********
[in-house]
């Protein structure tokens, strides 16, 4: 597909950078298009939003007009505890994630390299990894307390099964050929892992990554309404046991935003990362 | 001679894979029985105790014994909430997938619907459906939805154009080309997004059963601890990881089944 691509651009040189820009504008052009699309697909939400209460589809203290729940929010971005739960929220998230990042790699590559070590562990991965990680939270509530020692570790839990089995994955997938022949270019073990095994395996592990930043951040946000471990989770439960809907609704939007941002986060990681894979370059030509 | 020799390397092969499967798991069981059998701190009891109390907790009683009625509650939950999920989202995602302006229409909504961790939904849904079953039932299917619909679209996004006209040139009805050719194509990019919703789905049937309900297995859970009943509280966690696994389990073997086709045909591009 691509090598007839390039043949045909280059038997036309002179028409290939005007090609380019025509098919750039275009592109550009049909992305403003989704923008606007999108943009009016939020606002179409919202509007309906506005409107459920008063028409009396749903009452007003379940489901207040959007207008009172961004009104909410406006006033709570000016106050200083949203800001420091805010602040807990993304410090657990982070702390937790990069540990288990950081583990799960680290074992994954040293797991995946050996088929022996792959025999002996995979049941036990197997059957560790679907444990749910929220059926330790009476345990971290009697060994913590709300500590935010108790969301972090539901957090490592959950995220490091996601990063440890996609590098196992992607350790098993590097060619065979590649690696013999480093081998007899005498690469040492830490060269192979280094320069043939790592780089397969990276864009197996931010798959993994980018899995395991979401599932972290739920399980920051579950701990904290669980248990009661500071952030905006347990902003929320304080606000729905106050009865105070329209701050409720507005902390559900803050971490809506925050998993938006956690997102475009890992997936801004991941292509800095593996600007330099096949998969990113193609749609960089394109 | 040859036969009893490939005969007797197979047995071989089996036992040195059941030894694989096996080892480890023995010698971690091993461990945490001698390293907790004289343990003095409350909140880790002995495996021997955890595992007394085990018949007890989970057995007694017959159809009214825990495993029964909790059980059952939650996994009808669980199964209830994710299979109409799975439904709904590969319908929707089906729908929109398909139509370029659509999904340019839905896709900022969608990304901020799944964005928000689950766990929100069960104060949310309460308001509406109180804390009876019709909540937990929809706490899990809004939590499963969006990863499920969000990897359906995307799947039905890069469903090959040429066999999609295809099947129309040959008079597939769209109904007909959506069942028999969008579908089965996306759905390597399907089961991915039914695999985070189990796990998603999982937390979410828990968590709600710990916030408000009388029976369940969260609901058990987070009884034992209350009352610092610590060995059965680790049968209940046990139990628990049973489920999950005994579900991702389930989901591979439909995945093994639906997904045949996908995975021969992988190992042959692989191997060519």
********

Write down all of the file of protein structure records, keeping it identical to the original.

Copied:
[in-house]
């Protein structure tokens, strides 16, 4: 597909950078298009939003007009505890994630390299990894307390099964050929892992990554309404046991935003990362 | 001679894979029985105790014994909430997938619907459906939805154009080309997004059963601890990881089944 691509651009040189820009504008052009699309697909939400209460589809203290729940929010971005739960929220998230990042790699590559070590562990991965990680939270509530020692570790839990089995994955997938022949270019073990095994395996592990930043951040946000471990989770439960809907609704939007941002986060990681894979370059030509 | 020799390397092969499967798991069981059998701190009891109390907790009683009625509650939950999920989202995602302006229409909504961790939904849904079953039932299917619909679209996004006209040139009805050719194509990019919703789905049937309900297995859970009943509280966690696994389990073997086709045909591009 691509090598007839390039043949045909280059038997036309002179028409290939005007090609380019025509098919750039275009592109550009049909992305403003989704923008606007999108943009009016939020606002179409919202509007309906506005409107459920008063028409009396749903009452007003379940489901207040959007207008009172961004009104909410406006006033709570000016106050200083949203800001420091805010602040807990993304410090657990982070702390937790990069540990288990950081583990799960680290074992994954040293797991995946050996088929022996792959025999002996995979049941036990197997059957560790679907444990749910929220059926330790009476345990971290009697060994913590709300500590935010108790969301972090539901957090490592959950995220490091996601990063440890996609590098196992992607350790098993590097060619065979590649690696013999480093081998007899005498690469040492830490060269192979280094320069043939790592780089397969990276864009197996931010798959993994980018899995395991979401599932972290739920399980920051579950701990904290669980248990009661500071952030905006347990902003929320304080606000729905106050009865105070329209701050409720507005902390559900803050971490809506925050998993938006956690997102475009890992997936801004991941292509800095593996600007330099096949998969990113193609749609960089394109 | 040859036969009893490939005969007797197979047995071989089996036992040195059941030894694989096996080892480890023995010698971690091993461990945490001698390293907790004289343990003095409350909140880790002995495996021997955890595992007394085990018949007890989970057995007694017959159809009214825990495993029964909790059980059952939650996994009808669980199964209830994710299979109409799975439904709904590969319908929707089906729908929109398909139509370029659509999904340019839905896709900022969608990304901020799944964005928000689950766990929100069960104060949310309460308001509406109180804390009876019709909540937990929809706490899990809004939590499963969006990863499920969000990897359906995307799947039905890069469903090959040429066999999609295809099947129309040959008079597939769209109904007909959506069942028999969008579908089965996306759905390597399907089961991915039914695999985070189990796990998603999982937390979410828990968590709600710990916030408000009388029976369940969260609901058990987070009884034992209350009352610092610590060995059965680790049968209940046990139990628990049973489920999950005994579900991702389930989901591979439909995945093994639906997904045949996908995975021969992988190992042959692989191997060519």